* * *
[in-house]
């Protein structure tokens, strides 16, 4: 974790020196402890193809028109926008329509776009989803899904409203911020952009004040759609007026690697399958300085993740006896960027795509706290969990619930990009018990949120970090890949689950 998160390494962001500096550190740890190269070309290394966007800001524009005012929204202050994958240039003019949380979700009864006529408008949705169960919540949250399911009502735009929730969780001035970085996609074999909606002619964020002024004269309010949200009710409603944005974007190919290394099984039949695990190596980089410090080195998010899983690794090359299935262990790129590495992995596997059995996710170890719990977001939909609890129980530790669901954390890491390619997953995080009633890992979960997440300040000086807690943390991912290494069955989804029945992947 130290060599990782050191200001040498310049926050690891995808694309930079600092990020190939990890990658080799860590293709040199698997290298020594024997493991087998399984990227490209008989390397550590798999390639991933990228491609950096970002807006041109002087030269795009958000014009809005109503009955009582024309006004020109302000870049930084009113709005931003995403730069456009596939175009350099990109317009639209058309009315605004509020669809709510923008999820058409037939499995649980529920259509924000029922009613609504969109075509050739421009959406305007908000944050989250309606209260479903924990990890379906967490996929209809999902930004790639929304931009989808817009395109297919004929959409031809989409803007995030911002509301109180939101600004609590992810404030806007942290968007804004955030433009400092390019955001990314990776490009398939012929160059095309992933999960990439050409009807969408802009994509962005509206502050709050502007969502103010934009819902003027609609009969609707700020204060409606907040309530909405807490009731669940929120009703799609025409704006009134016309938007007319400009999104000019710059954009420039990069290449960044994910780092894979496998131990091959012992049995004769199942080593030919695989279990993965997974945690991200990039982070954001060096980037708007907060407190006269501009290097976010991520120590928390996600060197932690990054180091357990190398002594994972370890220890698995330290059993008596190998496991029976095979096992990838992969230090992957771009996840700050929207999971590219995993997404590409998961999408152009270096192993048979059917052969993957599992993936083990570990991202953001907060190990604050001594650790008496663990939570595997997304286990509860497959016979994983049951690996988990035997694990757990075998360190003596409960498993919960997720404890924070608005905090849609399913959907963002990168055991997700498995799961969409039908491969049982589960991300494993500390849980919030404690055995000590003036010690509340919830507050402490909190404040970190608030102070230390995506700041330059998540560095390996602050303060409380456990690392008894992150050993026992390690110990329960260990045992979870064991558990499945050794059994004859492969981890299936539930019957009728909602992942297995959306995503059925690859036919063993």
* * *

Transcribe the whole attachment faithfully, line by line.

[in-house]
């Protein structure tokens, strides 16, 4: 974790020196402890193809028109926008329509776009989803899904409203911020952009004040759609007026690697399958300085993740006896960027795509706290969990619930990009018990949120970090890949689950 998160390494962001500096550190740890190269070309290394966007800001524009005012929204202050994958240039003019949380979700009864006529408008949705169960919540949250399911009502735009929730969780001035970085996609074999909606002619964020002024004269309010949200009710409603944005974007190919290394099984039949695990190596980089410090080195998010899983690794090359299935262990790129590495992995596997059995996710170890719990977001939909609890129980530790669901954390890491390619997953995080009633890992979960997440300040000086807690943390991912290494069955989804029945992947 130290060599990782050191200001040498310049926050690891995808694309930079600092990020190939990890990658080799860590293709040199698997290298020594024997493991087998399984990227490209008989390397550590798999390639991933990228491609950096970002807006041109002087030269795009958000014009809005109503009955009582024309006004020109302000870049930084009113709005931003995403730069456009596939175009350099990109317009639209058309009315605004509020669809709510923008999820058409037939499995649980529920259509924000029922009613609504969109075509050739421009959406305007908000944050989250309606209260479903924990990890379906967490996929209809999902930004790639929304931009989808817009395109297919004929959409031809989409803007995030911002509301109180939101600004609590992810404030806007942290968007804004955030433009400092390019955001990314990776490009398939012929160059095309992933999960990439050409009807969408802009994509962005509206502050709050502007969502103010934009819902003027609609009969609707700020204060409606907040309530909405807490009731669940929120009703799609025409704006009134016309938007007319400009999104000019710059954009420039990069290449960044994910780092894979496998131990091959012992049995004769199942080593030919695989279990993965997974945690991200990039982070954001060096980037708007907060407190006269501009290097976010991520120590928390996600060197932690990054180091357990190398002594994972370890220890698995330290059993008596190998496991029976095979096992990838992969230090992957771009996840700050929207999971590219995993997404590409998961999408152009270096192993048979059917052969993957599992993936083990570990991202953001907060190990604050001594650790008496663990939570595997997304286990509860497959016979994983049951690996988990035997694990757990075998360190003596409960498993919960997720404890924070608005905090849609399913959907963002990168055991997700498995799961969409039908491969049982589960991300494993500390849980919030404690055995000590003036010690509340919830507050402490909190404040970190608030102070230390995506700041330059998540560095390996602050303060409380456990690392008894992150050993026992390690110990329960260990045992979870064991558990499945050794059994004859492969981890299936539930019957009728909602992942297995959306995503059925690859036919063993």